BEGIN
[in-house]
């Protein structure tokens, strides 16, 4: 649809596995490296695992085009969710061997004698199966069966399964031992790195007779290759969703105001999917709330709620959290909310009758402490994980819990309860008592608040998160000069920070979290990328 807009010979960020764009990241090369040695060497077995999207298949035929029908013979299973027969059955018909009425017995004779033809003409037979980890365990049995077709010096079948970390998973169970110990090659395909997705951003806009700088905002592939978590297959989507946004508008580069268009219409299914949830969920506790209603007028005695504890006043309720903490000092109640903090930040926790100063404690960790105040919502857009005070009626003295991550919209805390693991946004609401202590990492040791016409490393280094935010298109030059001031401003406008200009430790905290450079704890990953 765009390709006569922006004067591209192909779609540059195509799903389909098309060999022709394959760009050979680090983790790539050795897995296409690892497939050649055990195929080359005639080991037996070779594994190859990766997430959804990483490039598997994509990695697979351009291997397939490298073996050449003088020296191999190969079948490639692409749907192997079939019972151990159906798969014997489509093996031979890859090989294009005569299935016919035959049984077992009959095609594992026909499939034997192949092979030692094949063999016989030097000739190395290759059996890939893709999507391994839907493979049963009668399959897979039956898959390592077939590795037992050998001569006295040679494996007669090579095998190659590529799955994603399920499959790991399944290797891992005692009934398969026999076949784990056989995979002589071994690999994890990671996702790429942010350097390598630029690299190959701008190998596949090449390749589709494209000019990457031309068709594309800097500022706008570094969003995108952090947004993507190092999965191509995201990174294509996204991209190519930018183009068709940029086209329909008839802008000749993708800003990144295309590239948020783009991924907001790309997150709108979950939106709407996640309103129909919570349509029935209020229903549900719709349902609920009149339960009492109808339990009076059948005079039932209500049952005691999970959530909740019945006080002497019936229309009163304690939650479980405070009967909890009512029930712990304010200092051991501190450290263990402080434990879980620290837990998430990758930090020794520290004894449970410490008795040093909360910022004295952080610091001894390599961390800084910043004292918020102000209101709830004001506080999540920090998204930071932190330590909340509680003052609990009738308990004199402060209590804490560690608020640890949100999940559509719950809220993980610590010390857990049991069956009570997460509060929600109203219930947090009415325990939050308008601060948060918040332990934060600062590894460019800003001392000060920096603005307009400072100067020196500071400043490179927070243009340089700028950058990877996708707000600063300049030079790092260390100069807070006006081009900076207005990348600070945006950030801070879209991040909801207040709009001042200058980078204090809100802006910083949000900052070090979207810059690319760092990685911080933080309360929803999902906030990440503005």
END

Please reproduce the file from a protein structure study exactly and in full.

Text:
[in-house]
């Protein structure tokens, strides 16, 4: 649809596995490296695992085009969710061997004698199966069966399964031992790195007779290759969703105001999917709330709620959290909310009758402490994980819990309860008592608040998160000069920070979290990328 807009010979960020764009990241090369040695060497077995999207298949035929029908013979299973027969059955018909009425017995004779033809003409037979980890365990049995077709010096079948970390998973169970110990090659395909997705951003806009700088905002592939978590297959989507946004508008580069268009219409299914949830969920506790209603007028005695504890006043309720903490000092109640903090930040926790100063404690960790105040919502857009005070009626003295991550919209805390693991946004609401202590990492040791016409490393280094935010298109030059001031401003406008200009430790905290450079704890990953 765009390709006569922006004067591209192909779609540059195509799903389909098309060999022709394959760009050979680090983790790539050795897995296409690892497939050649055990195929080359005639080991037996070779594994190859990766997430959804990483490039598997994509990695697979351009291997397939490298073996050449003088020296191999190969079948490639692409749907192997079939019972151990159906798969014997489509093996031979890859090989294009005569299935016919035959049984077992009959095609594992026909499939034997192949092979030692094949063999016989030097000739190395290759059996890939893709999507391994839907493979049963009668399959897979039956898959390592077939590795037992050998001569006295040679494996007669090579095998190659590529799955994603399920499959790991399944290797891992005692009934398969026999076949784990056989995979002589071994690999994890990671996702790429942010350097390598630029690299190959701008190998596949090449390749589709494209000019990457031309068709594309800097500022706008570094969003995108952090947004993507190092999965191509995201990174294509996204991209190519930018183009068709940029086209329909008839802008000749993708800003990144295309590239948020783009991924907001790309997150709108979950939106709407996640309103129909919570349509029935209020229903549900719709349902609920009149339960009492109808339990009076059948005079039932209500049952005691999970959530909740019945006080002497019936229309009163304690939650479980405070009967909890009512029930712990304010200092051991501190450290263990402080434990879980620290837990998430990758930090020794520290004894449970410490008795040093909360910022004295952080610091001894390599961390800084910043004292918020102000209101709830004001506080999540920090998204930071932190330590909340509680003052609990009738308990004199402060209590804490560690608020640890949100999940559509719950809220993980610590010390857990049991069956009570997460509060929600109203219930947090009415325990939050308008601060948060918040332990934060600062590894460019800003001392000060920096603005307009400072100067020196500071400043490179927070243009340089700028950058990877996708707000600063300049030079790092260390100069807070006006081009900076207005990348600070945006950030801070879209991040909801207040709009001042200058980078204090809100802006910083949000900052070090979207810059690319760092990685911080933080309360929803999902906030990440503005």